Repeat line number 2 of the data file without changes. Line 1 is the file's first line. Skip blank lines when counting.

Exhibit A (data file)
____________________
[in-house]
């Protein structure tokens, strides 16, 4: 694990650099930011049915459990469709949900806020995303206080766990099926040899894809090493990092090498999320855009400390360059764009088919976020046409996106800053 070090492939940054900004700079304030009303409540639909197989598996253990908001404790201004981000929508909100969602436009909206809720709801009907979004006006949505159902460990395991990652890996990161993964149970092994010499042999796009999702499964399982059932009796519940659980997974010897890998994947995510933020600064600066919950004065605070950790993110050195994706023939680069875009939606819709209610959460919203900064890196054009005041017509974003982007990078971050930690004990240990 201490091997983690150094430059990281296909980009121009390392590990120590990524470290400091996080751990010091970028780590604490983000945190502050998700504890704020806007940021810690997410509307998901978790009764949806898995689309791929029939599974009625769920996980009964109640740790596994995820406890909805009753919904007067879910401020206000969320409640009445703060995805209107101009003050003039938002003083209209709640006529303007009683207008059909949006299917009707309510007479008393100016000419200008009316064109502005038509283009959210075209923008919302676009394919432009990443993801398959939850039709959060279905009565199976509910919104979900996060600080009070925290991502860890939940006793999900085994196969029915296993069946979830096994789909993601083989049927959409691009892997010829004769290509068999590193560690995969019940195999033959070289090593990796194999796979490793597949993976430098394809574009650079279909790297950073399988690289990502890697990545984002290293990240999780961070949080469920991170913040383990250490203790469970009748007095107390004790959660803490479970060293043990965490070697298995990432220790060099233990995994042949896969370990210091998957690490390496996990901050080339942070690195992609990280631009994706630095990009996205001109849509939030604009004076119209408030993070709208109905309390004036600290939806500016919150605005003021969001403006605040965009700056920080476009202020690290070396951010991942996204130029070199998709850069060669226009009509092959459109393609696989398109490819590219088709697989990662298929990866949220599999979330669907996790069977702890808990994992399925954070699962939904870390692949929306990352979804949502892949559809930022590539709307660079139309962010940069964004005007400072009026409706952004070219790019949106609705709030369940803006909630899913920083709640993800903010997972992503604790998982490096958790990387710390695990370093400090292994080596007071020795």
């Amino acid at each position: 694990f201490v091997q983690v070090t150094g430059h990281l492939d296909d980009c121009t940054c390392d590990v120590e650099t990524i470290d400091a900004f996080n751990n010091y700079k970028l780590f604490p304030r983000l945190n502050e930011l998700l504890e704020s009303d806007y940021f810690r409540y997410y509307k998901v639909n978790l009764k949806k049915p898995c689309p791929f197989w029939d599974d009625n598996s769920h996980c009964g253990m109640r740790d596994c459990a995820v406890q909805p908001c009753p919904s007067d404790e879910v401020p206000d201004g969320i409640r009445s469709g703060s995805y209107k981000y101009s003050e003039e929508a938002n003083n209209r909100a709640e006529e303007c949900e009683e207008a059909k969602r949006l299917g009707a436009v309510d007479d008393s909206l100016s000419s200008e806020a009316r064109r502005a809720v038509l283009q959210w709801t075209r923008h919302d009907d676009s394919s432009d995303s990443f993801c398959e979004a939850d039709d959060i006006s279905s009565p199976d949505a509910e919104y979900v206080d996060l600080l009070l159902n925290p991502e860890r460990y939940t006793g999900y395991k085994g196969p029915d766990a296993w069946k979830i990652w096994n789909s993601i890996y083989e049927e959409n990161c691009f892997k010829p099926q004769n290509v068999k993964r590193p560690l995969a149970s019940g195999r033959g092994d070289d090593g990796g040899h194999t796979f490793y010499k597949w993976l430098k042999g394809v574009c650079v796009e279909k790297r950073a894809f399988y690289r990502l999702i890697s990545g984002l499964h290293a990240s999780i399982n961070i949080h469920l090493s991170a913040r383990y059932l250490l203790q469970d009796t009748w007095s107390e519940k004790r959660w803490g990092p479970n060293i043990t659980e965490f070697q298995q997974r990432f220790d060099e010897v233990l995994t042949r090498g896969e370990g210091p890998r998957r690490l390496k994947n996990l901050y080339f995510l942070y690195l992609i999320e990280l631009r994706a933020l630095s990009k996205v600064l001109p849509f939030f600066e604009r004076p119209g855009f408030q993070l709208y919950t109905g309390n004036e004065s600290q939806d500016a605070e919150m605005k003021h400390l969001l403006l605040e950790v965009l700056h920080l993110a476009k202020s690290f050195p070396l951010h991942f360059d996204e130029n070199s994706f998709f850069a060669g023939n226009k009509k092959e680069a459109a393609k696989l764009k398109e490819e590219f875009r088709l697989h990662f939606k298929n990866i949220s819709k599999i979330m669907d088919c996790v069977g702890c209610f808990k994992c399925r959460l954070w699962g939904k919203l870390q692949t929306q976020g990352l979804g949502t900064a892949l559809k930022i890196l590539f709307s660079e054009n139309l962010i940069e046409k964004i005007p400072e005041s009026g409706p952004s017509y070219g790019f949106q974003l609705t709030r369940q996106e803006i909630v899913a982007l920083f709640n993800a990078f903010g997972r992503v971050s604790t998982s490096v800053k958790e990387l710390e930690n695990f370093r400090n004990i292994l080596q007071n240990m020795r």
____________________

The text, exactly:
């Protein structure tokens, strides 16, 4: 694990650099930011049915459990469709949900806020995303206080766990099926040899894809090493990092090498999320855009400390360059764009088919976020046409996106800053 070090492939940054900004700079304030009303409540639909197989598996253990908001404790201004981000929508909100969602436009909206809720709801009907979004006006949505159902460990395991990652890996990161993964149970092994010499042999796009999702499964399982059932009796519940659980997974010897890998994947995510933020600064600066919950004065605070950790993110050195994706023939680069875009939606819709209610959460919203900064890196054009005041017509974003982007990078971050930690004990240990 201490091997983690150094430059990281296909980009121009390392590990120590990524470290400091996080751990010091970028780590604490983000945190502050998700504890704020806007940021810690997410509307998901978790009764949806898995689309791929029939599974009625769920996980009964109640740790596994995820406890909805009753919904007067879910401020206000969320409640009445703060995805209107101009003050003039938002003083209209709640006529303007009683207008059909949006299917009707309510007479008393100016000419200008009316064109502005038509283009959210075209923008919302676009394919432009990443993801398959939850039709959060279905009565199976509910919104979900996060600080009070925290991502860890939940006793999900085994196969029915296993069946979830096994789909993601083989049927959409691009892997010829004769290509068999590193560690995969019940195999033959070289090593990796194999796979490793597949993976430098394809574009650079279909790297950073399988690289990502890697990545984002290293990240999780961070949080469920991170913040383990250490203790469970009748007095107390004790959660803490479970060293043990965490070697298995990432220790060099233990995994042949896969370990210091998957690490390496996990901050080339942070690195992609990280631009994706630095990009996205001109849509939030604009004076119209408030993070709208109905309390004036600290939806500016919150605005003021969001403006605040965009700056920080476009202020690290070396951010991942996204130029070199998709850069060669226009009509092959459109393609696989398109490819590219088709697989990662298929990866949220599999979330669907996790069977702890808990994992399925954070699962939904870390692949929306990352979804949502892949559809930022590539709307660079139309962010940069964004005007400072009026409706952004070219790019949106609705709030369940803006909630899913920083709640993800903010997972992503604790998982490096958790990387710390695990370093400090292994080596007071020795």